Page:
Foursquare to sell check-in data for ad targeting, says report

The newly labeled "local search" company may no longer talk about check-ins, but it would still like to profit by them.

Jennifer Van Grove Former Senior Writer / News
Jennifer Van Grove covered the social beat for CNET. She loves Boo the dog, CrossFit, and eating vegan. Her jokes are often in poor taste, but her articles are not.
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Foursquare CEO Dennis Crowley at SXSW Interactive in Austin. Jennifer Van Grove/CNET

Foursquare may be looking to monetize its business and settle up outstanding debts with an aggressive new game plan: selling the data buried behind 3.5 billion check-ins to help advertisers target their advertisements.

The company, which has shifted from check-ins to local search to compete with Yelp, is shopping around a product designed to let advertisers more finely target the ads they purchase through ad exchanges, using Foursquare's location and behavioral data, according to a report in Ad Age.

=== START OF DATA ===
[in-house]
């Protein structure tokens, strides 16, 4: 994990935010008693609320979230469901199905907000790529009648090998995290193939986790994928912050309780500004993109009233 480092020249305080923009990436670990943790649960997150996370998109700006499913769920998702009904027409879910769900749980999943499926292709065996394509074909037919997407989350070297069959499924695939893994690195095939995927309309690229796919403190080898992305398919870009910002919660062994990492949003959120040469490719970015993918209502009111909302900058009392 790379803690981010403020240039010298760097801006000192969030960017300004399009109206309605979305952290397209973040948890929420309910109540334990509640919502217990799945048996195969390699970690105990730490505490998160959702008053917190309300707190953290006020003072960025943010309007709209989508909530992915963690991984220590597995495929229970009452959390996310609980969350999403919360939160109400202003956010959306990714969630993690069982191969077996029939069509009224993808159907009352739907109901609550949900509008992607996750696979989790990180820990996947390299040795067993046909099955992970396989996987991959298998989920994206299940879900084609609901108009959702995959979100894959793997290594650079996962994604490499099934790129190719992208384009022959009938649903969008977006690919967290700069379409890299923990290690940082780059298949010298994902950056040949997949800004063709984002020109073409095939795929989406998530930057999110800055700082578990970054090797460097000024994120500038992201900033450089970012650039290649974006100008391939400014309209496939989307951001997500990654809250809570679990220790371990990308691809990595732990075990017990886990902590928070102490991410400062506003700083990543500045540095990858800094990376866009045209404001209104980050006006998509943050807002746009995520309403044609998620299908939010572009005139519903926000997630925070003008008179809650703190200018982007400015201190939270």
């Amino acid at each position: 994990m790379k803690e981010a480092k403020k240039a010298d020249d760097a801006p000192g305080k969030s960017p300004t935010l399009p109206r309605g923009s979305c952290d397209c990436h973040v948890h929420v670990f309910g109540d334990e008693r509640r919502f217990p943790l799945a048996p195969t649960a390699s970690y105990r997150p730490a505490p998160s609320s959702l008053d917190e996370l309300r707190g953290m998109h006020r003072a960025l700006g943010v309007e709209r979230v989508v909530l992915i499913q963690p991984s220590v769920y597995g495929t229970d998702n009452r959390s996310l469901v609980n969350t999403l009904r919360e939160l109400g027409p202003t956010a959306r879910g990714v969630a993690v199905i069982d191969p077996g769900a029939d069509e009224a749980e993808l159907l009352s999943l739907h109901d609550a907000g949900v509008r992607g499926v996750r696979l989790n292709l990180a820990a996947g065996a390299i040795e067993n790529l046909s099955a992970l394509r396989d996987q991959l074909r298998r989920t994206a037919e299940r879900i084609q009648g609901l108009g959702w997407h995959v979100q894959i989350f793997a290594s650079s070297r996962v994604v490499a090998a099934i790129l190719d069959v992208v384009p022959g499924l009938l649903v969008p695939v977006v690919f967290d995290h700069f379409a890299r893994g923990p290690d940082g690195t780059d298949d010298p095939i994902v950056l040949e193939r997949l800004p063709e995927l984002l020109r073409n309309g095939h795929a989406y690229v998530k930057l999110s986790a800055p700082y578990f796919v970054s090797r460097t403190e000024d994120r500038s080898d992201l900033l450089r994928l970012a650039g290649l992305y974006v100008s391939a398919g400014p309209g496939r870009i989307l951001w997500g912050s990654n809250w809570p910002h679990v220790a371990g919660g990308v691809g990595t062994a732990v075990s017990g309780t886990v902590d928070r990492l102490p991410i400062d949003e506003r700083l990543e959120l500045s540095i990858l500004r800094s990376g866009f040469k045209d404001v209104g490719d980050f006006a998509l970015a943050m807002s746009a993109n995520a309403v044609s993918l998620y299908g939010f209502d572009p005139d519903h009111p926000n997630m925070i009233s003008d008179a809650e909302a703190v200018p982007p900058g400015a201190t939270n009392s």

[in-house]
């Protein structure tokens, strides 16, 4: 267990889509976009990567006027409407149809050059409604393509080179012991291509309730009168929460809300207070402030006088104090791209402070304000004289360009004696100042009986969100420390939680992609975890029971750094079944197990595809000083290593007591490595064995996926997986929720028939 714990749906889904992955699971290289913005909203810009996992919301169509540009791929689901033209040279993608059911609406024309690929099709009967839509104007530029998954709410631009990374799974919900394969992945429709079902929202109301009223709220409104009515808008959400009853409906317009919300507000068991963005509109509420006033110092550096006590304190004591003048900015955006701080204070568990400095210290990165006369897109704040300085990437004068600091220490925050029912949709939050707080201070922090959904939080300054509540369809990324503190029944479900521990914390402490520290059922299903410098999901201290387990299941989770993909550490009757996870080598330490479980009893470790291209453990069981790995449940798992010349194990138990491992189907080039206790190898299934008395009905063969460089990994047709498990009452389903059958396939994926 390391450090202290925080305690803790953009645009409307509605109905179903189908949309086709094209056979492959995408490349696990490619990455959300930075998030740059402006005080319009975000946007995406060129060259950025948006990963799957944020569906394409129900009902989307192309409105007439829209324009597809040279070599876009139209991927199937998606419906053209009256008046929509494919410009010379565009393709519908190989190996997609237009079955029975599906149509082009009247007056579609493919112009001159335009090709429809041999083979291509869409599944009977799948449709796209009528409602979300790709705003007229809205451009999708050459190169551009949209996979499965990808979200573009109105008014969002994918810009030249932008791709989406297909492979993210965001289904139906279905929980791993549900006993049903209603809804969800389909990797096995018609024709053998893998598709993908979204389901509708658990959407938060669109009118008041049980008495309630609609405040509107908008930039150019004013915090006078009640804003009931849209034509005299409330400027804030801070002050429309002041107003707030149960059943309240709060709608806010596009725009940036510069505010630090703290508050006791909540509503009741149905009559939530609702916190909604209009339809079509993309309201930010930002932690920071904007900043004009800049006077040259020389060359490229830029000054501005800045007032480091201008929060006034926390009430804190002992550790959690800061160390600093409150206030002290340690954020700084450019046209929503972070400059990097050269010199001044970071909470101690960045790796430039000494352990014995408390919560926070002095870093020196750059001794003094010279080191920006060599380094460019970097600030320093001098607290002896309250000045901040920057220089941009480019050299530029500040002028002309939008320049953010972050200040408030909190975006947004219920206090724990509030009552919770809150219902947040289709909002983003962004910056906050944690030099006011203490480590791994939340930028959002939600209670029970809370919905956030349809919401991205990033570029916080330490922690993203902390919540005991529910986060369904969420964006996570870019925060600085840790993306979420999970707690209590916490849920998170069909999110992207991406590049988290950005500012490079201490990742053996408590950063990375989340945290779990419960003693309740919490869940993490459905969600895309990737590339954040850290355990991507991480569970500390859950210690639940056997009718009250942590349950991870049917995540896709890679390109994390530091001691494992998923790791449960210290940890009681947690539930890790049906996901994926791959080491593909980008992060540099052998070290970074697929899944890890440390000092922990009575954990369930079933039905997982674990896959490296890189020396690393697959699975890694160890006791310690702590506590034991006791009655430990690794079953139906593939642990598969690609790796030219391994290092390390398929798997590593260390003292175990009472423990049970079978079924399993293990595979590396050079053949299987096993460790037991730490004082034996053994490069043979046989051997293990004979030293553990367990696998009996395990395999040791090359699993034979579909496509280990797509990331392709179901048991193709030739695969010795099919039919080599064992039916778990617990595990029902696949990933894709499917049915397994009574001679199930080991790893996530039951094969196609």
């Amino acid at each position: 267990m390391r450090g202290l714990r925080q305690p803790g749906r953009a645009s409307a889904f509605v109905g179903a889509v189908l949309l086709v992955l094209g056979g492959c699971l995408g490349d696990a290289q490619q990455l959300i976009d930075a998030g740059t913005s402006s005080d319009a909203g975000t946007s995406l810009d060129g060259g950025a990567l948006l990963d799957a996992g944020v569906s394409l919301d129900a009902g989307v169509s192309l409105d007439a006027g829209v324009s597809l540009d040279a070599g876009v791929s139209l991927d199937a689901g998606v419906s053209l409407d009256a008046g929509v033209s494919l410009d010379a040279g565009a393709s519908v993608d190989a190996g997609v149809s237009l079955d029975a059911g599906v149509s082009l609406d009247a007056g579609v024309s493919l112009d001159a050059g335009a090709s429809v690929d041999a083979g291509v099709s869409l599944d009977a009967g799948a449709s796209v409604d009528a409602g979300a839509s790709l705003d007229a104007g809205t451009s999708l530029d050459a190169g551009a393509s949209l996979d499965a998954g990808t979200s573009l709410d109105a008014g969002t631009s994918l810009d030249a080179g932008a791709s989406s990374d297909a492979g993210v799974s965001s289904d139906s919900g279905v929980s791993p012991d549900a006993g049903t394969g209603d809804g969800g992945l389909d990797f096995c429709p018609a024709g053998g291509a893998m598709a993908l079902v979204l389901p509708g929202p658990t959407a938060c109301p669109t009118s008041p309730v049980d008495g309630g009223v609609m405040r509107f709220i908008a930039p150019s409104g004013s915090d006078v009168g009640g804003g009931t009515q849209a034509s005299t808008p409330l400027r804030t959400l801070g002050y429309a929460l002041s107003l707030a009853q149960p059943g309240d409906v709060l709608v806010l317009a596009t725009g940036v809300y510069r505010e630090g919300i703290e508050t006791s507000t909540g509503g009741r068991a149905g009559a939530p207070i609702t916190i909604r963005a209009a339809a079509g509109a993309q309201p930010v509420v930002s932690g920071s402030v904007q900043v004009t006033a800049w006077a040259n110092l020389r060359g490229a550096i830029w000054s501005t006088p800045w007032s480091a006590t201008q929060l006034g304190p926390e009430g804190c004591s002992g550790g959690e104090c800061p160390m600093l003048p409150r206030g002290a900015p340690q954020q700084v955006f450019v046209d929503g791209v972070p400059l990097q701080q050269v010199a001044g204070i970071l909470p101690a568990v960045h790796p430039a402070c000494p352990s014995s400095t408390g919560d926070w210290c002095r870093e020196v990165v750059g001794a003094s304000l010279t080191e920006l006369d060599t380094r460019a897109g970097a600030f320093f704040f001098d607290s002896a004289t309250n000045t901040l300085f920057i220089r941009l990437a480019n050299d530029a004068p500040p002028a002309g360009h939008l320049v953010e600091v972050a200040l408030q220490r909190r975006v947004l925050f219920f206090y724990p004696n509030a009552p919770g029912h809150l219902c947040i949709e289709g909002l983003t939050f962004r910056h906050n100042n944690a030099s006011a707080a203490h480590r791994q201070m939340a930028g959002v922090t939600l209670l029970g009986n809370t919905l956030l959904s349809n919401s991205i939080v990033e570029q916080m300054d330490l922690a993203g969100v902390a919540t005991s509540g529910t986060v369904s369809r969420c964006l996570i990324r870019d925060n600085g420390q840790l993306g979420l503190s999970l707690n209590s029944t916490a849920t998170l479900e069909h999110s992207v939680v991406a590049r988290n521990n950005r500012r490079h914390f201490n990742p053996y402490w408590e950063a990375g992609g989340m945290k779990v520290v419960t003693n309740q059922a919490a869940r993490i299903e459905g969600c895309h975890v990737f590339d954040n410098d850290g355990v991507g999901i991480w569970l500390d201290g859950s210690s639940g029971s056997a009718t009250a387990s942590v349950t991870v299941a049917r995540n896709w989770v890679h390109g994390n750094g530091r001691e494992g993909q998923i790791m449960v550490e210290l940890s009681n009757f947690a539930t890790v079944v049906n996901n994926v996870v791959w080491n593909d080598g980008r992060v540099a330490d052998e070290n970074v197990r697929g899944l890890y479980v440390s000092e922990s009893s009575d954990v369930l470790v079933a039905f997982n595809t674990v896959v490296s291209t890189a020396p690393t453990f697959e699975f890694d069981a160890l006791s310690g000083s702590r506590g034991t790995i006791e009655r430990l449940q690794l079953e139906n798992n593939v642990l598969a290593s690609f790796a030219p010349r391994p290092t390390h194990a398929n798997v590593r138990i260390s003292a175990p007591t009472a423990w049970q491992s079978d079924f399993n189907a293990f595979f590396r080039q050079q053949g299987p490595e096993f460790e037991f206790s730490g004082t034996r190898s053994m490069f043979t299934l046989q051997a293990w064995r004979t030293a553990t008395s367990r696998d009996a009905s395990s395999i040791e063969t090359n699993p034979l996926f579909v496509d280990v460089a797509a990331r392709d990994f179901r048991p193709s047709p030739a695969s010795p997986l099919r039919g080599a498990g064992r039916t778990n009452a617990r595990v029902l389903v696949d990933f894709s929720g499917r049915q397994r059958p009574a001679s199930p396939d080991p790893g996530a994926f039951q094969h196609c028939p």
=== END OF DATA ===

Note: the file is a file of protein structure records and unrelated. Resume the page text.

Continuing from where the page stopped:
Ad Age cited "executives familiar with the situation," but Foursquare declined to confirm the existence of the product. "Foursquare is always looking at ways that could make our data more useful for advertisers and partners, while respecting the privacy of our user's information," the company said in a statement shared with CNET.

Such a product, however, would match CEO Dennis Crowley's continued statements about the unperceived value of his company's data.

Foursquare, with $41 million in debt financing to think about, is now under immense pressure to grow revenue at a much faster clip. Last year, the company collected roughly $2 million in revenue, according to multiple reports.

The service has 33 million consumer users and 1.3 million business users, according to Crowley, though little is known about the active status of these members.